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The Ultimate Guide to Finding a Lost Dog

The Ultimate Guide to Finding a Lost Dog
The Ultimate Guide to Finding a Lost Dog

If you’ve ever lost a pet, you know how frightening it can be. Dogs are fast and some can get away from you before you know it. Social media is filled with notifications about missing pets. You’ve probably shared some of the posts. Although this can be a scary event, you want to stay calm so you can put a plan into action. We’ll show you how with our ultimate guide to finding a lost dog.

1.   Report Immediately

Some owners think they should wait a while and see if their pup comes home. That’s a mistake that can cost you valuable time. Call your veterinarian and let the office know. If your dog is microchipped, that can be helpful in case a good Samaritan finds your dog. It won’t hurt to call other vet clinics to keep them on the lookout. Don’t forget your local shelters. Lots of pups get taken there when found.

2.   Share on Social Media

As you’ve been concerned about other peoples’ dogs, they’ll be concerned when they see yours has gone missing. Share a recent picture of your cuddly canine on social media to enlist help. That can spread the word to hundreds of people fast. Social media can be a great tool to get the message out.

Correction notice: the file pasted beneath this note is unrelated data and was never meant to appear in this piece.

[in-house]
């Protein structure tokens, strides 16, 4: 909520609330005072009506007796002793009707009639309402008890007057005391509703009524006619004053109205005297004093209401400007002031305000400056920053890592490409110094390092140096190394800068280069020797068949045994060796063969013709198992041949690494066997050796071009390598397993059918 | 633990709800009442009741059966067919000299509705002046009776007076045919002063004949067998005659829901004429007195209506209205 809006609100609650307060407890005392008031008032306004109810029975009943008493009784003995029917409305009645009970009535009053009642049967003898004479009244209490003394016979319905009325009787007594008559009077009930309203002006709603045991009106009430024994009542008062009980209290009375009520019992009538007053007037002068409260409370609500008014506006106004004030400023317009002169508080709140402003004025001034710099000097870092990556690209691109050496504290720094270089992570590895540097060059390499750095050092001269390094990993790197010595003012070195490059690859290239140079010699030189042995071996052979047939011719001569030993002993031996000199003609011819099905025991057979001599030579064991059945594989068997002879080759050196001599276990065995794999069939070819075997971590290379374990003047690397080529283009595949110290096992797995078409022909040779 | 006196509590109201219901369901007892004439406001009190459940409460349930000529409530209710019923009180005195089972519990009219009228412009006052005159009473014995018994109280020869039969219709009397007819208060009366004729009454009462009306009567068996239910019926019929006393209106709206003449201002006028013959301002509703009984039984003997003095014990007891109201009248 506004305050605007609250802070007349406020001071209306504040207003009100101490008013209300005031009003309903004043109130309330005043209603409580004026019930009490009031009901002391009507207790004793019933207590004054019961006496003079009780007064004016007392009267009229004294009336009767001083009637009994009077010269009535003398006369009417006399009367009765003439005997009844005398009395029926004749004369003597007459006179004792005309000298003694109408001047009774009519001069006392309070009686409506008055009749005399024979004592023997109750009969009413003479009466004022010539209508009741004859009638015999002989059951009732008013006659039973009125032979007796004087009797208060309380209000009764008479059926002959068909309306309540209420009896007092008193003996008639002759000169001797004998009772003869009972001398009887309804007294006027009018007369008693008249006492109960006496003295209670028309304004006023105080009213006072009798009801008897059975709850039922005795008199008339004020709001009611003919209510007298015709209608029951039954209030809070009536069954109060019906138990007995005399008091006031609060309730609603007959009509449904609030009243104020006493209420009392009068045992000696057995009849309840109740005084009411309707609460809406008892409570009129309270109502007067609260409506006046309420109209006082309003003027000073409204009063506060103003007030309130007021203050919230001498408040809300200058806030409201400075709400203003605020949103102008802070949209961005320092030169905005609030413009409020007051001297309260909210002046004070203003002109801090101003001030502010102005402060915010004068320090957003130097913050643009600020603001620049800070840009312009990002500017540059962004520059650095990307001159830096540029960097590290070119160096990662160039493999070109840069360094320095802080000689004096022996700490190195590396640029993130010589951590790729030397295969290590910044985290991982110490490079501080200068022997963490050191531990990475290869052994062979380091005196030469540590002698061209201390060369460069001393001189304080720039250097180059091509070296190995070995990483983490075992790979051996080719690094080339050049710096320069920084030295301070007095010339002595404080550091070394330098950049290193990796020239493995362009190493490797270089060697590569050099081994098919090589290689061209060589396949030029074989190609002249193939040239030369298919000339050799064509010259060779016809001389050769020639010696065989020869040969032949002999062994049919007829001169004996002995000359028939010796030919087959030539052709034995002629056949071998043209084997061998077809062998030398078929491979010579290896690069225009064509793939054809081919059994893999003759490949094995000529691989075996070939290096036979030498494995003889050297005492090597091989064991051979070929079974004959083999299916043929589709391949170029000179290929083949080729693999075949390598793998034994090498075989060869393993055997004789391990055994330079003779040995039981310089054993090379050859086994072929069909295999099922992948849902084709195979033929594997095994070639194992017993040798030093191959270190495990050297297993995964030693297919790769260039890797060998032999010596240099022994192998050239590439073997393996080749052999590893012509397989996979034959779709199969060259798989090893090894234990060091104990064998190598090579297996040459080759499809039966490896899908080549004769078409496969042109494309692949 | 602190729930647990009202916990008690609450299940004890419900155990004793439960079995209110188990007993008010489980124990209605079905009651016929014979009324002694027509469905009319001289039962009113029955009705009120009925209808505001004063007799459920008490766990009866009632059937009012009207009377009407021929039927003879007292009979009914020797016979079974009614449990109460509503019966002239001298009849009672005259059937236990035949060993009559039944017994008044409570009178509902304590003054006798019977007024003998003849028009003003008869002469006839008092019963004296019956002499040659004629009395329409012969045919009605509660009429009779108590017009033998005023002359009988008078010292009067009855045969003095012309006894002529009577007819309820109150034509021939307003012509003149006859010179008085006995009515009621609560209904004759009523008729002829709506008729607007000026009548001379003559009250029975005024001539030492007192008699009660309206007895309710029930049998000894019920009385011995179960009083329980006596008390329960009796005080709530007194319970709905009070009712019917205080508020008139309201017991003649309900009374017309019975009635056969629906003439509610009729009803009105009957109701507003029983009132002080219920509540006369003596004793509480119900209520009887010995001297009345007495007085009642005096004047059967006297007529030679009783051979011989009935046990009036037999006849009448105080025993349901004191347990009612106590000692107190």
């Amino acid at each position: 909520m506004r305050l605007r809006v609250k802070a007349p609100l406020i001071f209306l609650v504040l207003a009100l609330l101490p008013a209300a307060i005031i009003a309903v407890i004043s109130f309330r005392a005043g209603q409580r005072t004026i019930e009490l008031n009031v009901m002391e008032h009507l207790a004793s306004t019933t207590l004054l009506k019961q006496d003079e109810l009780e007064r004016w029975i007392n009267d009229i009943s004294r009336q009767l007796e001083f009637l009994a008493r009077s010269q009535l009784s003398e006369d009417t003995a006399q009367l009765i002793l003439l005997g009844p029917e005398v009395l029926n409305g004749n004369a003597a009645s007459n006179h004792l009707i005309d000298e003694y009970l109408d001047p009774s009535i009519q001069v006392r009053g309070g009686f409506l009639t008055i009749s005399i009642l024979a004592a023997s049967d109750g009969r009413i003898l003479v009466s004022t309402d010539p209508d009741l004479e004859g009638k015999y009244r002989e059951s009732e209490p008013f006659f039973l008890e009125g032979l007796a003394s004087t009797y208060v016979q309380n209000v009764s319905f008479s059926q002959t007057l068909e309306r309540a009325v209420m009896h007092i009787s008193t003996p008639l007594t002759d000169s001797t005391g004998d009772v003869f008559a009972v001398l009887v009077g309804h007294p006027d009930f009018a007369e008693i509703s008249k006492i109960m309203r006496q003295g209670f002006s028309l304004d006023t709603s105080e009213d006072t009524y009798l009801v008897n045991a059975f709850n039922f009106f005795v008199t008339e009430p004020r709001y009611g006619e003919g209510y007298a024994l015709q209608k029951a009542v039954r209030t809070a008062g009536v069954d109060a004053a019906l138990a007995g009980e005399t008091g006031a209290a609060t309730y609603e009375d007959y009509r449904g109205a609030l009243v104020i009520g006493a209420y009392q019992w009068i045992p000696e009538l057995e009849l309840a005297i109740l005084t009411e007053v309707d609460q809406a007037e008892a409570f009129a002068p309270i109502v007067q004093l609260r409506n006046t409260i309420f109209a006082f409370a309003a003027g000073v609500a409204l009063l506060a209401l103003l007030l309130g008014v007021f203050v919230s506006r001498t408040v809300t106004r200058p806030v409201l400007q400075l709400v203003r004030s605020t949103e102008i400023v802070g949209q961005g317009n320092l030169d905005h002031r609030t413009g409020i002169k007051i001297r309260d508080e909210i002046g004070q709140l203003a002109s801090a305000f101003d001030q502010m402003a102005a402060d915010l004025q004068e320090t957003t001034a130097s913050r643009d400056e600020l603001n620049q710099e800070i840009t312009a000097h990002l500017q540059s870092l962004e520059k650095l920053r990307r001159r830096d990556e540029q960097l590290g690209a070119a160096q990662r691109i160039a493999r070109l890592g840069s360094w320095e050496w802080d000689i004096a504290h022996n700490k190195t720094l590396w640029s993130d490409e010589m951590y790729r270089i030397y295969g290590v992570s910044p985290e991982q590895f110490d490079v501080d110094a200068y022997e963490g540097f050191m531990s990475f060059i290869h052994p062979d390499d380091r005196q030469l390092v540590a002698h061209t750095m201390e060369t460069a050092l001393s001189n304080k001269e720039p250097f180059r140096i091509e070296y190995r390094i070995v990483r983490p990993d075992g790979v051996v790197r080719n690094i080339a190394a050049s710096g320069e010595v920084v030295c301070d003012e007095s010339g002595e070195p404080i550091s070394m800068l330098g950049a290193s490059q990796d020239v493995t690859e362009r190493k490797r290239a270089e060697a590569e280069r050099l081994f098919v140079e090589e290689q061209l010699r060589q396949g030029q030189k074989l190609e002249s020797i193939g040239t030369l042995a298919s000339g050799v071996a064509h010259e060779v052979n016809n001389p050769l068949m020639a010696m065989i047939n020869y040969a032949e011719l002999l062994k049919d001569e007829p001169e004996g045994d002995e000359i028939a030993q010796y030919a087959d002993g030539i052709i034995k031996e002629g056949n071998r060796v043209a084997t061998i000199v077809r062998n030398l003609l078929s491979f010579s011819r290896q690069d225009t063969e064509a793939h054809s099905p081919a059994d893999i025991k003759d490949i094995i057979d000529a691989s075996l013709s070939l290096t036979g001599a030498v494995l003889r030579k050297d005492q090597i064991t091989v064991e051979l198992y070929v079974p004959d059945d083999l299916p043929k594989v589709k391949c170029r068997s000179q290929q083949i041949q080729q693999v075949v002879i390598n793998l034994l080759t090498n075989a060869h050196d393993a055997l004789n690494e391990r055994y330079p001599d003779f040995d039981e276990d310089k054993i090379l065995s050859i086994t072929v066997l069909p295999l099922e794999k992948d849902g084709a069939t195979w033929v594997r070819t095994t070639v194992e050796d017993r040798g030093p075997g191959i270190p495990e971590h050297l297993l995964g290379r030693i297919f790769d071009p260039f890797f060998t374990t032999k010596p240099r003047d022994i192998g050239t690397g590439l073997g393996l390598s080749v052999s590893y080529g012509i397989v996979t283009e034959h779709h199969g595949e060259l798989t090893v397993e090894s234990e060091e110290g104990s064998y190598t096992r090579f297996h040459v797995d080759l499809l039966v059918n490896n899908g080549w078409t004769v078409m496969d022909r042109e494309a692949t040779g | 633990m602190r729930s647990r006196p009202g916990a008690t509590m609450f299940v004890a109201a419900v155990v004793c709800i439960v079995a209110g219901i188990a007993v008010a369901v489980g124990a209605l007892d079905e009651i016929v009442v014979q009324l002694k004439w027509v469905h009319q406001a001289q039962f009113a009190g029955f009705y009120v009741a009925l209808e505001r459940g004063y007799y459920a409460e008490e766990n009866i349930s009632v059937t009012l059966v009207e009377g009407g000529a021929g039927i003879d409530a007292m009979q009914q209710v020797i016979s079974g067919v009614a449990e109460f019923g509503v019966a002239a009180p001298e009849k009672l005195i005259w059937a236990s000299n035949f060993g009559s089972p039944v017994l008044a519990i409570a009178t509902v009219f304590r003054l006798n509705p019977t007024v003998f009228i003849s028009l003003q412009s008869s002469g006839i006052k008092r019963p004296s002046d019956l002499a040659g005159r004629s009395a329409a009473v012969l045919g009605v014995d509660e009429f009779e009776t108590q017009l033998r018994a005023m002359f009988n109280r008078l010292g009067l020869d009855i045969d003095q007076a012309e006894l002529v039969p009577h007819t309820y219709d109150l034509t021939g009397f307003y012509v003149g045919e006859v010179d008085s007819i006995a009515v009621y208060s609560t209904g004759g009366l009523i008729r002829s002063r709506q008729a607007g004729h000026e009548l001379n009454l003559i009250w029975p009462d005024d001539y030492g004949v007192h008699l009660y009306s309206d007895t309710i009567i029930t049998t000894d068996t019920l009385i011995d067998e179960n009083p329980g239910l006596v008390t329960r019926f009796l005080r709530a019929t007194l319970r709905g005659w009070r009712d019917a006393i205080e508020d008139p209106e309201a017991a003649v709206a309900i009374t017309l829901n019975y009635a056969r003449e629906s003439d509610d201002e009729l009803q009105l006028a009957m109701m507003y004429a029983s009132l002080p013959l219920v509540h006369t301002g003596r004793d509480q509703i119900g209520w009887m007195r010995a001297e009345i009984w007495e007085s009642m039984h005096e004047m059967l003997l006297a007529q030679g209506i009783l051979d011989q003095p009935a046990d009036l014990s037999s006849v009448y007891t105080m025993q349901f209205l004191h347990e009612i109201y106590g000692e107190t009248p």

3.   Print Flyers

Don’t discount printed posting. We live in a digital world, but a lost pet printout may still work for finding your missing dog, especially in a nearby neighborhood where it’s seen by people often. Make sure your phone number is on the poster and offer a reward if possible.

4.   Search the Neighborhood

The first area you search should be your neighborhood. Take some tasty treats that your pup can’t resist. You want to have something to offer that makes your dog feel comfortable. When you’re searching, use a light, playful tone. Dogs are great at sensing your emotions, so if you’re not calm, your dog might think that danger is present and not come to you.

5.   Be Reachable

When you post your phone number, you may get numerous calls from people who think they’ve seen your dog. Some may be false alarms, but usually, these people mean well and want to help. After a while, you may be tempted to let unknown callers go to voicemail, but that would be a mistake. In case the person calling doesn’t like to leave a message, you want to be reachable. You never know when that one call could be the one.

What to do after finding your dog

Once you find your dog, you can breathe a sigh of relief. Your baby is home! That feeling of being reunited will settle in, and you can put the stressful ordeal behind you. It’s a good idea to take your dog to the vet for a checkup. Depending on how long your pup has been missing, an assessment for injuries, fleas, ticks, and parasites could be warranted. Check your dog’s collar and make sure it’s on securely and the tag is present. If you haven’t had your dog microchipped, it’s a great time to consider having that done. Losing your best friend can be an emotional time, but these tips will help give you the best resources to get your pet back soon.